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Students See New Standards in the Lunchroom

Posted on September 3, 2014

From implementing changes in the arrangement of food in the cafeteria to the way school district business offices apply for reimbursement, school districts are working to be more efficient while serving affordable and healthy food. 

With more than 5 million students returning to about 9,500 Texas schools, millions of breakfasts and lunches are being served every day.

Just less than two months ago, updated national standards for school nutrition went into effect from the Healthy, Hunger-Free Kids’ Act. Although the Act was passed in 2010, new standards have been added each year. This year, a whole cup of fruit must be offered at breakfast, and all breads need to be rich in whole grains and lower in sodium. The new regulation addressing calories, saturated and trans fats, salt and sugars, applies to all foods. So to address the new healthy options requirements, the U.S. Department of Agriculture (USDA) changed the nutrition standards for snacks and beverages sold in schools whether in vending machines, cafeterias, school stores or for fundraising.

From accounting for indirect food costs and increasing meal appeal to minimizing plate waste, schools are strategizing to ensure that these new meal standards are successfully implemented, according to the Center for Science in the Public Interest.*

Many districts are working to ensure students have the energy and stamina to learn by providing free breakfast and lunch for at-risk students, sometimes with funding through the USDA’s Community Eligibility Provision (CEP) program or the 2010 Hunger-Free Kids Act.

Changes in requirements for school-served foods made by the USDA, are challenging to the suppliers.

“The USDA handing down changes is one of the biggest challenges my company faces,” said Douglas Kurz of Kurz & Co., who supplies bread products for school districts.

“Beginning July 1, the USDA requires all bread products in the schools to be at least 51% whole grain, and Kurz has helped get us to that point as quickly as possible,” explained Shirley Parker, assistant director and dietitian at Humble ISD. “They knew about the change immediately and started talking to us about it, listening to our needs and helping us figure which products were our priorities.”

Rebecca Kenefic, dietetic supervisor of Child Nutrition Service at Spring Branch ISD, said making the transition to whole grain bread products was not difficult for Spring Branch ISD, which started ordering Kurz & Co.’s qualifying “white wheat” bread products four years ago.

“We have already been using Kurz’s whole grain products for several years,” she said. “We love their bread.”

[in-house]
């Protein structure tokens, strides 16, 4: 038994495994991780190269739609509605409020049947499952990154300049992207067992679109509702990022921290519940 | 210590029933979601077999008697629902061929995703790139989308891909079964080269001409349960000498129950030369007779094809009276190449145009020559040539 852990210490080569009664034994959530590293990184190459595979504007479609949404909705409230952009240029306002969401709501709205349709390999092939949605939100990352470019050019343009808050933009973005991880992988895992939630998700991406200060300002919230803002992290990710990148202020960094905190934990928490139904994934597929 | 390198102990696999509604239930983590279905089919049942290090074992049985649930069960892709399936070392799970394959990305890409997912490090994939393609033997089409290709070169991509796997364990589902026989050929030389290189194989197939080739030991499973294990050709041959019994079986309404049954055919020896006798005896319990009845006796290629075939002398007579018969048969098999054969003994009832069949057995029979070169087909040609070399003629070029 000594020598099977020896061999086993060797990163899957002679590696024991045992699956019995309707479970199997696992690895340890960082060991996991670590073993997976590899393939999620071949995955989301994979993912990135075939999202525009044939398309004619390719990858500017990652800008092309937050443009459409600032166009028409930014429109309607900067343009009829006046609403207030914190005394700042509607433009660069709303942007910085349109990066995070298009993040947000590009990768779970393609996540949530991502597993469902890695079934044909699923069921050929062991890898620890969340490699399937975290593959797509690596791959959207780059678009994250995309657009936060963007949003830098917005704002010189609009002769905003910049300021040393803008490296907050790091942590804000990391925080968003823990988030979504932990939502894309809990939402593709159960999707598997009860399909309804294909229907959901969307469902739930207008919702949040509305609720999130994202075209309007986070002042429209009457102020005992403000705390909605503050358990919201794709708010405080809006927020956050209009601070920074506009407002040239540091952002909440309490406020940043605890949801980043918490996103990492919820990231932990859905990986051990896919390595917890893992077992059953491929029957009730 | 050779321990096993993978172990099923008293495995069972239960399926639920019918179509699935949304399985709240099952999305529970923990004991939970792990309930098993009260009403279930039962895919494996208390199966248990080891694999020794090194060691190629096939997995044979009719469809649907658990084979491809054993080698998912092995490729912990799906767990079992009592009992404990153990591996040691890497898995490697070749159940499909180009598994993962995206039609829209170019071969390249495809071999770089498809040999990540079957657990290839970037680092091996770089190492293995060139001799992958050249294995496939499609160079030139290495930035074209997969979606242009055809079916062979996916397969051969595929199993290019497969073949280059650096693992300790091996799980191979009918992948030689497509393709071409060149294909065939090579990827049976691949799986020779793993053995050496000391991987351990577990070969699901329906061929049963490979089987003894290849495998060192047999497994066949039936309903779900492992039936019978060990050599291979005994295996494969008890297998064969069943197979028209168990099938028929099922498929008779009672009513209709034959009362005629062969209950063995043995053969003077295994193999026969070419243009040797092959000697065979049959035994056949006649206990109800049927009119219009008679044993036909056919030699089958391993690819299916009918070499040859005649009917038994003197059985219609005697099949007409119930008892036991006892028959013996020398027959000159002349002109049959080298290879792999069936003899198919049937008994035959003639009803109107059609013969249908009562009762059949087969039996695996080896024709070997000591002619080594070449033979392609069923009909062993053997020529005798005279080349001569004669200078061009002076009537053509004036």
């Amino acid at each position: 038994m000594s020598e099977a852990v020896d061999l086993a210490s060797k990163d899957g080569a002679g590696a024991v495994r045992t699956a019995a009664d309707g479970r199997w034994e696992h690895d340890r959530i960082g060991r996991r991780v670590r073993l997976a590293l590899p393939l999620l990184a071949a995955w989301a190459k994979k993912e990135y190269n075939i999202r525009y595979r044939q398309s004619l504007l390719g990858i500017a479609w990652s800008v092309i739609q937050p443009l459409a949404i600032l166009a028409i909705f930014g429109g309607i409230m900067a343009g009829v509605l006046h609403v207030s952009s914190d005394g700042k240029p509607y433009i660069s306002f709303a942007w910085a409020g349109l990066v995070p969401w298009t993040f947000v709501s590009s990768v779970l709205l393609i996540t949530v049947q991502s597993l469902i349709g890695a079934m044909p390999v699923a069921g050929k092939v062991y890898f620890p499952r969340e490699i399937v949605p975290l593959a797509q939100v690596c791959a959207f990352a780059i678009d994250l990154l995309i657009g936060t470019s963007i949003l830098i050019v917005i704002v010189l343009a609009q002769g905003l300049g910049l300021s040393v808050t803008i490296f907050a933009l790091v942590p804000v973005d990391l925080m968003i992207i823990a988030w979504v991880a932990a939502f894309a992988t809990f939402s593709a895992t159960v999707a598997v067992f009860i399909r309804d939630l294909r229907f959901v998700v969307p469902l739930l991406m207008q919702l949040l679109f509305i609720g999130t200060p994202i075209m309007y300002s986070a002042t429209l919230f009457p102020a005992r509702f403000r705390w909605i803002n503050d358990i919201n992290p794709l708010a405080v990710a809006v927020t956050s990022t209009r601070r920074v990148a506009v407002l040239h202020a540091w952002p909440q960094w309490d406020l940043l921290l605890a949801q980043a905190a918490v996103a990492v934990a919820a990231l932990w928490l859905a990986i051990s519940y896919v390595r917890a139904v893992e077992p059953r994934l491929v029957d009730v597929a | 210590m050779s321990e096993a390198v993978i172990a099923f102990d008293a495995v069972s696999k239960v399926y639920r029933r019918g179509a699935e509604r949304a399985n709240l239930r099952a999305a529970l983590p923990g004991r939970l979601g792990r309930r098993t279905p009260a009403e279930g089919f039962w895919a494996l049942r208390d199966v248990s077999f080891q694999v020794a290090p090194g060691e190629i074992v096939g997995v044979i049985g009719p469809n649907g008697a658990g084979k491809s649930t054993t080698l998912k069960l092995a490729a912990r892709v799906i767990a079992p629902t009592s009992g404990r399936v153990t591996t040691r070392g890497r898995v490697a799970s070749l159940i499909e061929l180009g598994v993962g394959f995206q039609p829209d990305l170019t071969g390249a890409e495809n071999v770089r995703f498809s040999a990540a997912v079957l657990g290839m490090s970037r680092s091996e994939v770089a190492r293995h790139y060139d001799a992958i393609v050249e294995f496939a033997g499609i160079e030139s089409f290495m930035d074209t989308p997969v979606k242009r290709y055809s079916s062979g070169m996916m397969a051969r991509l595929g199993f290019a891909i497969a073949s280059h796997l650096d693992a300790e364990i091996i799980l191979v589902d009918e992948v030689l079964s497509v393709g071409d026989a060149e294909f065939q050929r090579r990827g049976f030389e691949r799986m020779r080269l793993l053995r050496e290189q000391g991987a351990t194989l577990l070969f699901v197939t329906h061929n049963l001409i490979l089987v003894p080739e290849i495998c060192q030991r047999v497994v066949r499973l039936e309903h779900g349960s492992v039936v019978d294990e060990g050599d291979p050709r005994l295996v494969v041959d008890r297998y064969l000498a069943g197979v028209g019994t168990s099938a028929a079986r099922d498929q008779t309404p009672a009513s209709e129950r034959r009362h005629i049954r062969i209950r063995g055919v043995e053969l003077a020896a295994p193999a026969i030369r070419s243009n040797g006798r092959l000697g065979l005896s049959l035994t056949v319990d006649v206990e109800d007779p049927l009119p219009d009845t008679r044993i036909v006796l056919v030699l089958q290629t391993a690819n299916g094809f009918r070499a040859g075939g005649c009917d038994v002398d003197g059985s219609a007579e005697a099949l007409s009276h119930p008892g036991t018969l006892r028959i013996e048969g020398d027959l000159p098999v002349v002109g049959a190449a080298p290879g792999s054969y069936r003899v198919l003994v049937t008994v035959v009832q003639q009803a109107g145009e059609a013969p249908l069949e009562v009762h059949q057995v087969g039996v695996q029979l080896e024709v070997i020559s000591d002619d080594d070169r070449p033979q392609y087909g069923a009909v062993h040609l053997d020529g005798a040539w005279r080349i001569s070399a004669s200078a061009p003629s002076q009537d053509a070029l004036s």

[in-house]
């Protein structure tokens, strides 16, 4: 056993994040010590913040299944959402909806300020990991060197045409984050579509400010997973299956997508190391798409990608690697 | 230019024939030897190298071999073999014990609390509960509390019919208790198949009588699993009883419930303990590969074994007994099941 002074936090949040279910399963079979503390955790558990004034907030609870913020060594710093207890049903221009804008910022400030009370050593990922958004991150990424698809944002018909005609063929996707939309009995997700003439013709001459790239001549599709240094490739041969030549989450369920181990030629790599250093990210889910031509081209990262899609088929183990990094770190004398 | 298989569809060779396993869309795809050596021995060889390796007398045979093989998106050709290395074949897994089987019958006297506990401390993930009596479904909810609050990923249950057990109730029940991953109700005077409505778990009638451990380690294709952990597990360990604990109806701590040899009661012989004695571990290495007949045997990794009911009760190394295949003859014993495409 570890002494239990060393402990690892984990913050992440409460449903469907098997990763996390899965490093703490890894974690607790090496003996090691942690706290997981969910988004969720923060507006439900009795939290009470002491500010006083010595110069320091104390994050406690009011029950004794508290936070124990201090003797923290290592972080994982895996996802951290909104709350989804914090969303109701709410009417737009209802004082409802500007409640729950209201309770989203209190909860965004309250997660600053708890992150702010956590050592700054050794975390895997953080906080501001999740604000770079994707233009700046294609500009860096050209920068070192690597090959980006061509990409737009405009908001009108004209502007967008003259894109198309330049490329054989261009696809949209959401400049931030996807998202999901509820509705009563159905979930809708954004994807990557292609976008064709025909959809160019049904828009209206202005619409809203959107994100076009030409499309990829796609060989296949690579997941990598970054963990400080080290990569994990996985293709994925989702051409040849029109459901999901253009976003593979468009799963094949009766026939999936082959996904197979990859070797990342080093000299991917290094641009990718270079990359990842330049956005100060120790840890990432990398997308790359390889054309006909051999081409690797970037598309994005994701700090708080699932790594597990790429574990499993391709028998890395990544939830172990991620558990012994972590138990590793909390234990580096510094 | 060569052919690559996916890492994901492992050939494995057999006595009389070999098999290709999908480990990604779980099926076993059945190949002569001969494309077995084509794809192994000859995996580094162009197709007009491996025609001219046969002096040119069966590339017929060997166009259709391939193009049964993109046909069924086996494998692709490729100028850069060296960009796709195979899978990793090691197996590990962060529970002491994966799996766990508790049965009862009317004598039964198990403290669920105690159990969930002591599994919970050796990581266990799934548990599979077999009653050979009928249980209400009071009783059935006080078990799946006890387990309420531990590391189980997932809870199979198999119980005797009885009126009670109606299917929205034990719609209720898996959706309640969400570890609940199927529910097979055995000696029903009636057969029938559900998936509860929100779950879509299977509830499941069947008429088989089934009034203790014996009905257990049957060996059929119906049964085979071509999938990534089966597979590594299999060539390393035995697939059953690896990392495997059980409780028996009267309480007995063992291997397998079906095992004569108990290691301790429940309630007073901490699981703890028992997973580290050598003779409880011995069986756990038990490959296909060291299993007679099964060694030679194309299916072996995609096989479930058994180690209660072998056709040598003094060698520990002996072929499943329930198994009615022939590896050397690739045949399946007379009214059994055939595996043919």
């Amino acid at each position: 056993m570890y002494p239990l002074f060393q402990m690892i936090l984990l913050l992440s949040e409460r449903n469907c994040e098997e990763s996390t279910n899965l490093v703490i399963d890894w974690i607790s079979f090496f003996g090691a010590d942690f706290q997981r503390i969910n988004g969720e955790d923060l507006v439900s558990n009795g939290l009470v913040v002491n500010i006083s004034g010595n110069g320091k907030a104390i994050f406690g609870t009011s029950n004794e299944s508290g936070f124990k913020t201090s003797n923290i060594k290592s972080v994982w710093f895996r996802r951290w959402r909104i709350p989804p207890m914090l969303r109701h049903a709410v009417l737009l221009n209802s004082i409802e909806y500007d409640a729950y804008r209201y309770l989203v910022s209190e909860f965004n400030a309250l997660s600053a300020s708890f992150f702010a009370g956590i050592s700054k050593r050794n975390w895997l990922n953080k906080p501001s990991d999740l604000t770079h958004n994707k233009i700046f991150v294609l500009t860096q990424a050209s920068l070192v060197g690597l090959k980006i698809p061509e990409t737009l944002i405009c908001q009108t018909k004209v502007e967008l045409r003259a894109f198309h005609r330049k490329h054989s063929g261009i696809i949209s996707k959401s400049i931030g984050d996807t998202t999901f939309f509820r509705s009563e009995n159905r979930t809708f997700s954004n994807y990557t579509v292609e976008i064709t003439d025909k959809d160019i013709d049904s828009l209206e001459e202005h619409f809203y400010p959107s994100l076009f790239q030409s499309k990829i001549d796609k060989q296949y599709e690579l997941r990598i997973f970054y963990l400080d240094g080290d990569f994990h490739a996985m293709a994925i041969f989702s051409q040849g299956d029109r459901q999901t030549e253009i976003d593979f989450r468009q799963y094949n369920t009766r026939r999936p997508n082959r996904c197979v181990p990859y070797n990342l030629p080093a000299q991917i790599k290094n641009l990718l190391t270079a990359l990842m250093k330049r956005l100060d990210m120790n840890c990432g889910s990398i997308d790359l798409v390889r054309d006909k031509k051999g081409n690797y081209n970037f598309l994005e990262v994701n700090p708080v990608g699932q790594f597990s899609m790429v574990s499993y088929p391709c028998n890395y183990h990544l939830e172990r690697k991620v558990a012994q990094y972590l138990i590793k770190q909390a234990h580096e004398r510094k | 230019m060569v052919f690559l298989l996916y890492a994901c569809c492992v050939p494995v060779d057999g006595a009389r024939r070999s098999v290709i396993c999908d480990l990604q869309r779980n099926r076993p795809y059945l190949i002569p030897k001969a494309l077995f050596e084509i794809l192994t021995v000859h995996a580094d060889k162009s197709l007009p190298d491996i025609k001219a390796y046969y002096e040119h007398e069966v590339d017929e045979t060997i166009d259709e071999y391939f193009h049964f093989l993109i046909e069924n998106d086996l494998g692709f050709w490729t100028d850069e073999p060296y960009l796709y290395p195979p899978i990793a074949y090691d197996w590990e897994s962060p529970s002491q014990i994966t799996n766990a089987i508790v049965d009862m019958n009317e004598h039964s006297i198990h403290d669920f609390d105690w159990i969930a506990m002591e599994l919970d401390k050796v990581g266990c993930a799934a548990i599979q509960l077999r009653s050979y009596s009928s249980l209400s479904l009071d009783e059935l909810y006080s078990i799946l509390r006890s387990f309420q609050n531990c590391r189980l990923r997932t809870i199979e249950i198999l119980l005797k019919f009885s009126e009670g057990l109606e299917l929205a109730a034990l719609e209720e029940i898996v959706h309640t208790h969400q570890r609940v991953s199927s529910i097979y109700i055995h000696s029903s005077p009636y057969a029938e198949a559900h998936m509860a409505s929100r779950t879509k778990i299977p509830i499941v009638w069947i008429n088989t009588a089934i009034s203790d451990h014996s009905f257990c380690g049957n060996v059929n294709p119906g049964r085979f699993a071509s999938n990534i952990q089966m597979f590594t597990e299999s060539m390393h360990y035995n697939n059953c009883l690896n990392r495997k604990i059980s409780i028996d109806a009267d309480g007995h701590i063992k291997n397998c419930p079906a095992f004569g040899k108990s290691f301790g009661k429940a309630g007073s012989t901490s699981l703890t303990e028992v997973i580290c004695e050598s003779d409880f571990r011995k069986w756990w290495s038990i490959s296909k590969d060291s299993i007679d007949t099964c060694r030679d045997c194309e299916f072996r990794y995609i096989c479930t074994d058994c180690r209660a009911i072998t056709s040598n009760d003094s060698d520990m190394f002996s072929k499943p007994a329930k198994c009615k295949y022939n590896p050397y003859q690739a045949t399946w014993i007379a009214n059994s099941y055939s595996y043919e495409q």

WHOLEHEARTED COMMITMENT
Labeling itself the “Good Bread” Company, Kurz & Co. specializes in delivering fresh bread, buns, rolls, tortillas and other baked goods to large institutional customers, particularly schools. Choosing not to deliver to grocery stores and restaurants means its energies are more focused.

Douglas Kurz said that other companies that strive to serve schools under the USDA’s regulations often have to resort to frozen options, but Kurz & Co. is committed to producing and shipping fresh bread.

“We are the only company that can do it fresh,” Kurz boasted. “Our company is unique – we don’t serve any retail. We are the only company that meets the USDA recommendations to develop the product specifically for schools.”

BAKING UP A STORM
Kurz & Co.’s reputation for reliable delivery, quick communication and excellent customer service – even in spite of inclement weather – has helped the company expand in recent years.

“Since 2004 we have grown tremendously,” Kurz said, mentioning that he’s added 600 schools each year for the past two years to his delivery routes.

He has also found loyal customers through use of the Choice Partners cooperative contract. Kurz & Co. is HCDE’s only competitively awarded contract holder for bread products. They can deliver in the Houston, San Antonio and Dallas areas using the Choice Partners contract.

 “We love Choice Partners!” said Spring Branch ISD’s Kenefic. “It’s really great having the freedom to go between the vendors we like. It’s a great co-op to be a part of.”

For more information, contact Doug Kurz at 713-861-9955, dougkurz@kurzco.com.   Choice Partners members can log in and see the details of the Choice Partners contract at https://www.choicepartners.org/vendors/kurz-and-company

*http://www.cspinet.org

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